• Andrea Arenas

A simple Troubleshooting Guide:


Rick troubleshooting

Troubleshooting new equipment or any problem within a signal flow that you are using for the first time can be scary. The good thing about physics is that it never changes, even if you are using the weirdest gear. The electric signal flow will always be the same in an audio path. Of course, it can get very complicated if digital signals are involved like Dante, AVB or MADI, but there is still hope in getting things right when you troubleshoot. Some basic questions you can ask yourself when you are starting to face a problem is: - Is there any noise? can you identify the type of noise? is it electrical, digital, RF? If you think the noise is electrical, check closeness of the audio cables to the electrical cables, if you are able to identify the equipment in which you have the electrical noise, check the ground connections within the circuit, secure screws connected to the ground. Lift grounds if necessary. - If you think the noise is digital check all your wordclocks, are they on? are they in sync? power cycle digital elements in your signal flow if possible, power cycling devices often solves the issue. - If you think your problem is the RF, check the condition of the antennas of the devices you think are compromised, check the position of the antennas, check the spectrum and make sure there are no interference with the frequency you are using. - Is not a noise but audio is cutting out or attenuated? If you hear it on an specific instrument check there isn’t pads to attenuate the signal on, and that knobs and switches are in the right position.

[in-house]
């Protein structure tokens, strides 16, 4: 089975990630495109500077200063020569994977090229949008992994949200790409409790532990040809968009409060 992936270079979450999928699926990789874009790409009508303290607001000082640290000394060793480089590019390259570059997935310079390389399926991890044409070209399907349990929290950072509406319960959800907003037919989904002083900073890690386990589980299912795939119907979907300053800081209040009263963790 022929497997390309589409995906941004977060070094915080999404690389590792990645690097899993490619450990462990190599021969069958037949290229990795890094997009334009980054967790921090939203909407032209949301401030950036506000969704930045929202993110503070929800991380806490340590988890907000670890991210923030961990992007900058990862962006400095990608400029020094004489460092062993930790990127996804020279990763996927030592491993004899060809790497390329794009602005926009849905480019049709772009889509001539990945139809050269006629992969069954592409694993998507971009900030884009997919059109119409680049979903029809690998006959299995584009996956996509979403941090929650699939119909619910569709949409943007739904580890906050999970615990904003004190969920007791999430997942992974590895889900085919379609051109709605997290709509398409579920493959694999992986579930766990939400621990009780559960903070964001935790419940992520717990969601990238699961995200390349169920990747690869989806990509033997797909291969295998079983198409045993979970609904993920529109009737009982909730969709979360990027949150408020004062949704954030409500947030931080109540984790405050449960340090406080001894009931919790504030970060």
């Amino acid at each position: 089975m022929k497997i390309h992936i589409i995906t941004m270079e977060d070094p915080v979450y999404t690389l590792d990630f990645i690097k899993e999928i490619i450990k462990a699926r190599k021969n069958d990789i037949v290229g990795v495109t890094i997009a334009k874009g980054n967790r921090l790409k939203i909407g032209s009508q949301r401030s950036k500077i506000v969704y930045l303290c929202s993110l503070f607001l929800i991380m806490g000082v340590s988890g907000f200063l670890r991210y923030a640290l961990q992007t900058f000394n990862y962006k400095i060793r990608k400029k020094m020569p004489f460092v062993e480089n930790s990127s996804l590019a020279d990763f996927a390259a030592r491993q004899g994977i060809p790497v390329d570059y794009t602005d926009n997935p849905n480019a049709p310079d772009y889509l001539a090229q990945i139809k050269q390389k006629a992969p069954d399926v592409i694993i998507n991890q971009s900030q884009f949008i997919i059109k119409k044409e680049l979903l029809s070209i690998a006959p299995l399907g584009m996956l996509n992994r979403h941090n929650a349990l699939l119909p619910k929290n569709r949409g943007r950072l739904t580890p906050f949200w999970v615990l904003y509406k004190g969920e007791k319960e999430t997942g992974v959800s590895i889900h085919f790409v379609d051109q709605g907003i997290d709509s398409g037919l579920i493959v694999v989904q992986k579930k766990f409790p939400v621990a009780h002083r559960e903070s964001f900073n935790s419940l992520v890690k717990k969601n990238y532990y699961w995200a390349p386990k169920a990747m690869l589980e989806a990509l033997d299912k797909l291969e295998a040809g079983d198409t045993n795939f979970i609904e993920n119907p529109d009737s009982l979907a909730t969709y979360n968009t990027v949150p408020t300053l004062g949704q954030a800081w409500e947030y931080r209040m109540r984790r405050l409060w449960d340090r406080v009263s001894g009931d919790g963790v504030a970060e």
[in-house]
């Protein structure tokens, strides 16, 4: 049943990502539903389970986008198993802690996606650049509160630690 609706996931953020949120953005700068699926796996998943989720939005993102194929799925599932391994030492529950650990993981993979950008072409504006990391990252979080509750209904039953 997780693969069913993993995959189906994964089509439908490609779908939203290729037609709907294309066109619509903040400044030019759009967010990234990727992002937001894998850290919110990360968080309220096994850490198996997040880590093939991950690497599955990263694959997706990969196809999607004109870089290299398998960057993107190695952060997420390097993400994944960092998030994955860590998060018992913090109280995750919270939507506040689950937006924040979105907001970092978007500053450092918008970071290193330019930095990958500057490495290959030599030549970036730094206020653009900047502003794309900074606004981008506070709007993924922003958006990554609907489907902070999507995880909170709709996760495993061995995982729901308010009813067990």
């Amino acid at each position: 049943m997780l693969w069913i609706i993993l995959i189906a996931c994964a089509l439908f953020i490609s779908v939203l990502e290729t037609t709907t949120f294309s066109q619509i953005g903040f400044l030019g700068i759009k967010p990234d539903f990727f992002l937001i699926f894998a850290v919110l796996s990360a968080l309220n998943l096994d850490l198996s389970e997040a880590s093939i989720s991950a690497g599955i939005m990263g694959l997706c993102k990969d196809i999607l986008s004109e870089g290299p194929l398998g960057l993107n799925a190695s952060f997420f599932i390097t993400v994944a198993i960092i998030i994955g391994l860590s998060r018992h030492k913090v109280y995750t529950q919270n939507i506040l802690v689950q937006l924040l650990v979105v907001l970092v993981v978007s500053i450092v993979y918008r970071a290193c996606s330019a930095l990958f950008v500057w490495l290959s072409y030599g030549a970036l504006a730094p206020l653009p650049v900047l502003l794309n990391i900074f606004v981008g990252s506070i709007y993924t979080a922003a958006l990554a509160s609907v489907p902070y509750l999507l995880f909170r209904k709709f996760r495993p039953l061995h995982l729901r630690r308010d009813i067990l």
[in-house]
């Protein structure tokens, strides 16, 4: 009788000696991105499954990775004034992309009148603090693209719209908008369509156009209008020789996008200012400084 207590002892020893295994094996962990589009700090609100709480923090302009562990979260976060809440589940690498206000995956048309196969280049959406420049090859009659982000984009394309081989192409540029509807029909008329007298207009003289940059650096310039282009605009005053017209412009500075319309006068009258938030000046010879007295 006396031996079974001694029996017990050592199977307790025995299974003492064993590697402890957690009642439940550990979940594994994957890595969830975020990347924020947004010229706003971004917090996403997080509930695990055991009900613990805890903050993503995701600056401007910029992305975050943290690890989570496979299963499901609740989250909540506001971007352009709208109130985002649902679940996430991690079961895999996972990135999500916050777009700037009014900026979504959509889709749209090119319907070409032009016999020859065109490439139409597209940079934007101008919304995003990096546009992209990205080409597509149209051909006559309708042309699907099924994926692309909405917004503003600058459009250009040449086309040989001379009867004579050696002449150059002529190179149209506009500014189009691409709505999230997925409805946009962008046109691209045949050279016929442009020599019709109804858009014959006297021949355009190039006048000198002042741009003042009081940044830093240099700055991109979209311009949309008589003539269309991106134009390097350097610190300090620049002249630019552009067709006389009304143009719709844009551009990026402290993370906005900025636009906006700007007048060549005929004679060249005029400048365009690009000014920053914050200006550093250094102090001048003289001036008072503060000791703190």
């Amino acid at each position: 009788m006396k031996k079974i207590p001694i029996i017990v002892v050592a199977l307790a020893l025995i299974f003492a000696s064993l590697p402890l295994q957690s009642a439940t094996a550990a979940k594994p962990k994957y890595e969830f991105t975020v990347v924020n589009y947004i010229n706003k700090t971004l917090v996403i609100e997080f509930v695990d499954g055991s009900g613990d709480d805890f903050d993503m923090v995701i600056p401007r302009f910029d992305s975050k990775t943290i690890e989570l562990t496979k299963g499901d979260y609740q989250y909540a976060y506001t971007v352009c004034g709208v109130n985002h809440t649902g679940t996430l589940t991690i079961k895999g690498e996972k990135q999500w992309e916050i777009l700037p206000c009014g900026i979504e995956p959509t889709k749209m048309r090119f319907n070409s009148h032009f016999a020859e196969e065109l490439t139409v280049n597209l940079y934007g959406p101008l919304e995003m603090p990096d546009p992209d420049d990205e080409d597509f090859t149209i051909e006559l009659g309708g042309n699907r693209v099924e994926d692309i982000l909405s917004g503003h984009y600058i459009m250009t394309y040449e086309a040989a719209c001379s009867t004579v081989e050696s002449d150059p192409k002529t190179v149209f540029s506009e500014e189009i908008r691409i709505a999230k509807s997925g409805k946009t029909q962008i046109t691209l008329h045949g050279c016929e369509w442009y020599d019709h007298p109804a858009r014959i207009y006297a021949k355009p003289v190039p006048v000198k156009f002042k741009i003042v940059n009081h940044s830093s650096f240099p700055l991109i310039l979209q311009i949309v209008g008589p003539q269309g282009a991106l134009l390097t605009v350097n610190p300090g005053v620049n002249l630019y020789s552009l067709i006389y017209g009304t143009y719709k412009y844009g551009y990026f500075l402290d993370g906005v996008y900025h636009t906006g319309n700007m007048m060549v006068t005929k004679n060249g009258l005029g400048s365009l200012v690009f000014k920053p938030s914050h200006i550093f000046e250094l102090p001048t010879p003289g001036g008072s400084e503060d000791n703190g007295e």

- Are there cables that can be easily swapped or unplugged? maybe the cable is broken and instead of having no signal, the signal is just being attenuated, verify your cables with a tester.


- Are cables connected properly and secure? double check cables are properly plugged.

- Are there a lot of cables and connections? Start with the closest one first, start with the cable that gets manipulated often. Is the cable properly connected? make sure connectors are tight and all the way in. - Look for elements in common. Is the problem happening somewhere else? Is there any source they have in common? Power cycle all the devices and get them back on in the correct order.

- Do you have a spare unit of the device you think is failing? when connecting this new device, are all the configurations the same? did the problem go away? if not, your problem is somewhere else so you can put back your original device. And the most important thing: keep always the right order while troubleshooting, keep the order following the signal path and don’t give up unless you are 100% certain the device have died and you cannot repair it. Good luck and enjoy!